Actual cash value:
The value of the property when it is damaged or destroyed. This is usually figured by taking the replacement cost and subtracting depreciation.
An insurance company representative who seeks to determine the extent of the firm’s liability for loss when a claim is submitted.
A person licensed by a state insurance department who solicits, negotiates, or effects insurance contracts on behalf of one or more insurers.
The term “all risk” means there is coverage for all perils except those excluded. A particular exposure would be insured against economic loss by any peril that is not specifically excluded under the terms of the contract.
A type of insurance that protects the policyholder against losses involving automobiles. Different coverages can be purchased depending on the needs and wants of the insured.
An agreement to provide immediate insurance coverage. May be oral or written and sets forth conditions of coverage. Often used during the interval between the coverage becoming effective and the time a formal policy is prepared and delivered. Normally it is issued for a limited period of time.
A marketing specialist who represents buyers of property and liability insurance and who deals with either agents or companies in arranging for the coverage requested by the customer.
An agent who sells insurance for only one company, as opposed to an independent agent who represents several companies
A request for reimbursement for a loss covered by the policy. For example, a claim for items stolen from the policyholder’s business.
COBRA stands for “Consolidated Omnibus Budget Reconciliation Act of 1985,” which requires companies with 20 or more employees to offer separating employees the option to continue their group health-care coverage at their own expense.
A provision that requires the insured to share in the cost of covered services on a percentage basis. A typical coinsurance arrangement is 80% by the insurer and 20% by the insured.
An optional auto insurance coverage that pays for damage to the policyholder’s car caused by its collision with another vehicle or object.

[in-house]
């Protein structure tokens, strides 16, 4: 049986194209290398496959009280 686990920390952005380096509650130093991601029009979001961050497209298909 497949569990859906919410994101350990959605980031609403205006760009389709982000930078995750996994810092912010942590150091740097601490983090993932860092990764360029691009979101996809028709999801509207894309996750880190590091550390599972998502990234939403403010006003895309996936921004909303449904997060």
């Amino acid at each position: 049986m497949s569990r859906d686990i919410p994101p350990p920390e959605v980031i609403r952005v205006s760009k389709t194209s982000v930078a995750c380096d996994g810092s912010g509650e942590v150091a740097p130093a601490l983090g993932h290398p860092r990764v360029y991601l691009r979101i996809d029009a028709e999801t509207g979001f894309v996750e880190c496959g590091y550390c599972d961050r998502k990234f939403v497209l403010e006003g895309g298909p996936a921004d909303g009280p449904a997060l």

Comprehensive coverage or Other than Collision:
Personal auto insurance policies use this term for physical damage coverage for losses by fire, theft, vandalism, falling objects and various other perils.
Provisions of an insurance policy that state the rights and duties of the insured or the insurer. Typical conditions have to do with such things as the insured’s duties in the event of loss, cancellation provisions, and the right of the insurer to inspect the property.
A provision in insurance policies that requires the insured to pay a flat fee for certain medical expenses.
The scope of protection provided under an insurance contract.
The amount of an insured loss paid by the policyholder. For example, if you select a deductible of $250 for your auto insurance policy, you agree to pay the first $250 worth of damages to your car if you are in an accident.
Defined network plan:
Any health benefit plan that requires or creates incentives for an enrollee to use providers that are owned, managed, or under contract with the insurer offering the plan. This type of plan is sometimes referred to as a managed care plan.
A decrease in the value of property over a period of time resulting from use, obsolescence, or wear and tear.
A type of health insurance that pays a monthly income to the policyholder when he or she is unable to work because of an illness or accident.
An attachment to an insurance policy that amends and alters the coverage provided in the policy. In life and health insurance it is called a rider.
Specific situations, conditions, or circumstances that are listed in the insurance policy as not being covered.
A general term for insurance against loss by sickness or bodily injury. This usually includes coverage for medical expenses such as doctor visits and hospital stays and can cover normal and preventive care such as check-ups, prenatal care, and well-baby care.
An insurance agent who represents more than one insurer.